Nanobacteria Do Exist and Actively Participate in the Calcification of Arterial Plaque

By E. Olavi Kajander, MD

Department of Biochemistry, University of Kuopio , Kuopio , Finland

Email olavi.kajander@uku.fi

 

The cause of pathological calcification, including atherosclerosis, dental pulp stones and kidney stones, used to be an enigma, but our science is rapidly clarifying the relationship between nanobacterial infections and disease.  The life-long incidence of kidney stones appears to have increased throughout the whole 20th century, and now occurs in up to 15% of the population.1 Nanobacteria have been linked to human kidney stone and preliminary studies showed Koch’s postulates to be fulfilled.1, 2, 3, 4  Calcified hard plaques is now a common form of coronary heart disease but were surprisingly a clinical rarity 100 years ago5. Calcified plaques can lead to acute myocardial infarct, because apatite (calcium phosphate mineral) exposed to blood activates a thrombotic cascade. Nanobacteria were the first (may still be the only) calcium-phosphate mineral containing particles isolated from human blood. Radioactively labeled nanobacteria were shown to accumulate in rabbit aorta and aortic valve, although their main elimination route was excretion via kidneys into urine6. This study pointed to the potential role that nanobacteria could have in atherosclerosis, heart valve calcification and kidney stone formation. Nanobacteria were present and actively involved in the processes: 1. Nanobacteria were shown to be active nidi forming the right type of calcified mineral. Active nidus means a center of calcification that can mediate calcium-phosphate mineral formation under non-saturating calcium and phosphate concentrations. In fact, nanobacteria are so good in utilizing these minerals that they consume all free calcium and/or phosphate from their culture medium, whichever is first consumed to zero2. 2. Nanobacteria have and release endotoxin7 and thereby stimulate and mediate chronic local inflammatory reactions in atherosclerotic plaque. 3. Nanobacteria have been shown to infect humans and infections last possibly life-long. 4. Almost 100% of atherosclerotic patients in USA and in Finland have antinanobacteria antibodies in their serum, whereas in healthy blood donors antinanobacteria antibodies are present in about 15% (see web pages of Nanobacteria Minisymposium held at Kuopio last year). 5. Nanobacteria have been shown to be susceptible to several antibiotics and sequestering agents8. Since nanobacteria form calcific biofilm it is clear that their eradication needs combination chemotherapy directed at the biofilm, the calcified deposits and the agent. Such chemotherapy can be very demanding since nanobacteria grow very slowly. Thus lessons learned from the treatment of tuberculosis or leprosy should be remembered.

 

Dr. Cranton has not personally studied nanobacteria, but has pointed out that nanobacteria do not exist and cannot cause atherosclerosis. His motivation seems to be to stop ongoing combination drug trials that aim at verifying whether nanobacteria cause atherosclerosis and how to cure this infectious process. These studies use the same principles that vindicated Helicobacter pylori in peptic ulcer disease: curative therapy was the evidence for the causative role of the agent. That approach lead into a revolution in the therapy of Helicobacter pylori-mediated diseases. This was a good thing.

 

Nanobacteria form calcific biofilms and replicate under blood/serum conditions, as was first published by Kajander and Ciftctioglu9, a fact that has been reproduced and published by many research groups, e.g., NASA, Mayo Clinic, McGill University, Exeter University, University of Illinois, Alcala University and University of Ulm. Dr. Cranton refers only to one NIH researcher, Cisar10, who could also culture similar particles from serum and human saliva sources. Cisar had no positive or negative controlled controls and did not use valid published immunological control methods. Cisar verified our findings, and also confirmed the extreme difficulties in performing PCR, but finally suggested his opinion that the culturable particles cannot be bacteria, since they were too small, were not inhibited with a respiratory poison, nucleic acids could not be detected with standard procedures and their protein patterns revealed only few proteins, much less than one would expect from a common bacterium. Cisar did not sequence any proteins. He did not do any DNA work besides staining with Hoechst 33258, where he got the same weakly positive result than we did. To the contrary of Dr. Cranton’s claims, Cisar did not do a PCR phylogenetic analysis using 16S rDNA sequences simply because he did not get any: all his samples, including negative controls, were contaminated with Pseudomonas sp. This fact is clearly stated in his paper and means that he did not have any data on the bacterial status of nanobacteria.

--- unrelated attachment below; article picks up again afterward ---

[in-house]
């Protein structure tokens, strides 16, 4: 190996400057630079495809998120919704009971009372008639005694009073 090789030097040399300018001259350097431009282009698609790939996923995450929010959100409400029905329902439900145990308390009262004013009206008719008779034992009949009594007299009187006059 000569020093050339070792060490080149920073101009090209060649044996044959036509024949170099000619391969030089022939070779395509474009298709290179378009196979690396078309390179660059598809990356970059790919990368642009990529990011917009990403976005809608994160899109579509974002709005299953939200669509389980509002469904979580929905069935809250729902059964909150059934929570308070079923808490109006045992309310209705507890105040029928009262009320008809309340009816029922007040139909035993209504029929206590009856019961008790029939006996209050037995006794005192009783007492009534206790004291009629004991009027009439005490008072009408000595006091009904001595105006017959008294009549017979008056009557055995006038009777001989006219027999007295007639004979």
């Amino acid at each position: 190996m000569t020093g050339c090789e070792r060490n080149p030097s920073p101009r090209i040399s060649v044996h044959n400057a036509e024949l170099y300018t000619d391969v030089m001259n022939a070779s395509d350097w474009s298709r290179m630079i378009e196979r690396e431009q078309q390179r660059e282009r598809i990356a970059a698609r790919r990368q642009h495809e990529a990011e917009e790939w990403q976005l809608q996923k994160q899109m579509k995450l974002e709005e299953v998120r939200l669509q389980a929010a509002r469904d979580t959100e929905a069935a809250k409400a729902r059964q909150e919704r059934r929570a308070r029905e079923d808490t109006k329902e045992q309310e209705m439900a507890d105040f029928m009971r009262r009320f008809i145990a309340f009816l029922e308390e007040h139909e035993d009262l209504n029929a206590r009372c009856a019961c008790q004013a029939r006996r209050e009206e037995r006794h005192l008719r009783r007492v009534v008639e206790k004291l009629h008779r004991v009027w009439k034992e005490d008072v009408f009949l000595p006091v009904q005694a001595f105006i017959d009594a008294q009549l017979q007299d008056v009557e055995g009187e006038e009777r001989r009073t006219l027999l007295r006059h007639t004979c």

We do totally agree with Cisar that nanobacteria are not common bacteria. Nanobacterial samples may contain pieces of DNA from common bacteria, which makes phylogenetic PCR analysis using universal primers practically impossible and worthless. PCR analysis assumes that the ribosomal gene has ‘universial’ sequences detectable by the primers, but this is not true for nanobacteria and other organisms. When we originally named nanobacteria in 1990, we wanted to separate them from common bacteria. Unfortunately, the “bacteria” part of the name still lures less-well informed scientists to compare nanobacteria with E. coli and other common bacteria, which are 100-fold bigger and produce biomass 10,000-fold faster than nanobacteria.

 

As pointed out by Dr. Cranton, apatite can be formed under super-saturating concentrations of calcium and phosphate via several mechanisms. To our knowledge, nanobacteria-mediated calcification is the only mechanism to make apatite at non-saturating levels of calcium and phosphate. Cisar did not follow saturation degree analysis in his studies although saliva is known to be highly super-saturated with calcium and phosphate. Yet Cisar suggested as an alternative explanation nanobacteria to be replicating apatite mineral particles.